Making learning happen

Returning to my ITT session, once we discuss the “why-how-what” of being an expert teacher, we broaden our discussion and agree that “learning” is our core purpose and that, as such, it is important to understand what learning is and how it happens.

After all, when we talk about classroom practice, we often refer to it as “teaching and learning”. Teaching and learning; cause and effect. We teach therefore our students learn.

Of course, pedagogy is more complex than this. There are myriad factors that determine a student’s academic success, not least their own hard work, diligence and, yes, innate intelligence. Environmental factors play their part, too, as does the amount of support and influence that a student receives from their community of friends and family. But if students do not learn, surely we have failed them?

Earlier this term, during this very discussion, my class agreed on the following definition: “Learning is the acquisition of knowledge and skills, and their application at a later time and in a range of contexts.”

My class and I then explored some models of learning which are heavily influenced by Cognitive Load Theory and the Memory Model of Teaching.

According to most interpretations of these models, the act of acquiring new knowledge and skills is the start of the learning process, it is what happens (or begins to happen) in the classroom when a teacher – the expert – imparts their knowledge or demonstrates their skills (perhaps through the artful use of explanations and modelling) to their students – the novices.

Next, students store this new information in their long-term memories (via their working memories) where it can be recalled and used later.

The process of storing information in the long-term memory is called “encoding”. The process of getting it back again is called “retrieval”.

A student could demonstrate their immediate understanding of what they have been taught by repeating what the teacher has said or by demonstrating the skill they have just seen applied. But this immediate display is not “learning”, rather it is “performance”.

Learning, therefore, is being able to apply knowledge and/or skills long after we have first taught them and in several different situations, perhaps in an assessment as well as repeatedly over a period or even a lifetime.

The process of learning, then, is the interaction between one’s sensory memory (sometimes referred to as our “environment”) and one’s long-term memory.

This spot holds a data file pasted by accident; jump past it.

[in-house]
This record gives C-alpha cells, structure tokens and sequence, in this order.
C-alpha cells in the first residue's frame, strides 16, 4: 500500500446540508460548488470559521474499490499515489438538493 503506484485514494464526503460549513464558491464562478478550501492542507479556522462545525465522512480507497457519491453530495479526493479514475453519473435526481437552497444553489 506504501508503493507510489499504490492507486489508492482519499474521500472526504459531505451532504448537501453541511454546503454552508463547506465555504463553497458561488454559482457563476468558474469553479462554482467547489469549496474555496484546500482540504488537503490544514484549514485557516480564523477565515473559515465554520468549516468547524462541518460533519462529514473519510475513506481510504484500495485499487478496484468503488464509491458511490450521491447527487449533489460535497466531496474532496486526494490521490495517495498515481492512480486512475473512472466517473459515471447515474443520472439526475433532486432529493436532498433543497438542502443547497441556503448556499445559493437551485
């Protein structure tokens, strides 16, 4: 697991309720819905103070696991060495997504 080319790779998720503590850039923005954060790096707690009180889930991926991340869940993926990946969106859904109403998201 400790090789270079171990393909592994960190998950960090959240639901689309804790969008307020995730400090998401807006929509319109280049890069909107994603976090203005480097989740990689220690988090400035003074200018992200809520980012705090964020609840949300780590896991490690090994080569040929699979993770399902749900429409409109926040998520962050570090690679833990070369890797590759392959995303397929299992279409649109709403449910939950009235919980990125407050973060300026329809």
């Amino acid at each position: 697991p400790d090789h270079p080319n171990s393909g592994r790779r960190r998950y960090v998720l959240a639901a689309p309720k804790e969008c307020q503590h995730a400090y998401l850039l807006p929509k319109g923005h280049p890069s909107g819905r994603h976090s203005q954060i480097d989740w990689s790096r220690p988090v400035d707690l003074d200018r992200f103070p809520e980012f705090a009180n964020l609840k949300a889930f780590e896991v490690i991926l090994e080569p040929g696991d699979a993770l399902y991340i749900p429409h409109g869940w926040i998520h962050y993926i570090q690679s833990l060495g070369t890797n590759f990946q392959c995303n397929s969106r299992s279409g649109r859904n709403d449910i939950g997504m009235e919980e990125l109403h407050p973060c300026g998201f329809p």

Our sensory memory is made up of: what we see (iconic memory), what we hear (echoic memory), and what we touch (haptic memory). Our long-term memory is where new information is stored and from which it can be recalled when needed, but we cannot directly access the information stored in our long-term memory.

As such, the interaction that takes place between our sensory memory and our long-term memory occurs in our working memory, or short-term memory, which is the only place where we can think and do.

I explain to my class that it might be helpful for them to think of the sensory memory as a haulage truck, the long-term memory as a warehouse, and the working memory as the holding bay where new deliveries are received, processed, and labelled ready for stowing. The payload cannot be passed directly into the warehouse, it must first pass through the holding bay.

To my mind, there are three steps teachers can take to improve their students’ learning:

  • Create a positive learning environment to stimulate sensory memory in order to gain the active attention of working memory.
  • Make students think hard but efficiently in working memory in order to encode information in long-term memory.
  • Plan for frequent retrieval practice to activate prior learning in order to improve storage in, and retrieval from, long-term memory.

During the course of this series, we’ll explore the learning process in more depth and look at the “I do, we do, you do” approach and the part it can play in supporting cognition and helping students to become increasingly independent. We will start, though, with planning for long-term learning – including by engaging in initial and diagnostic assessments.

See you next time.

Follow me on Twitter @mj_bromley for more teaching tips like these.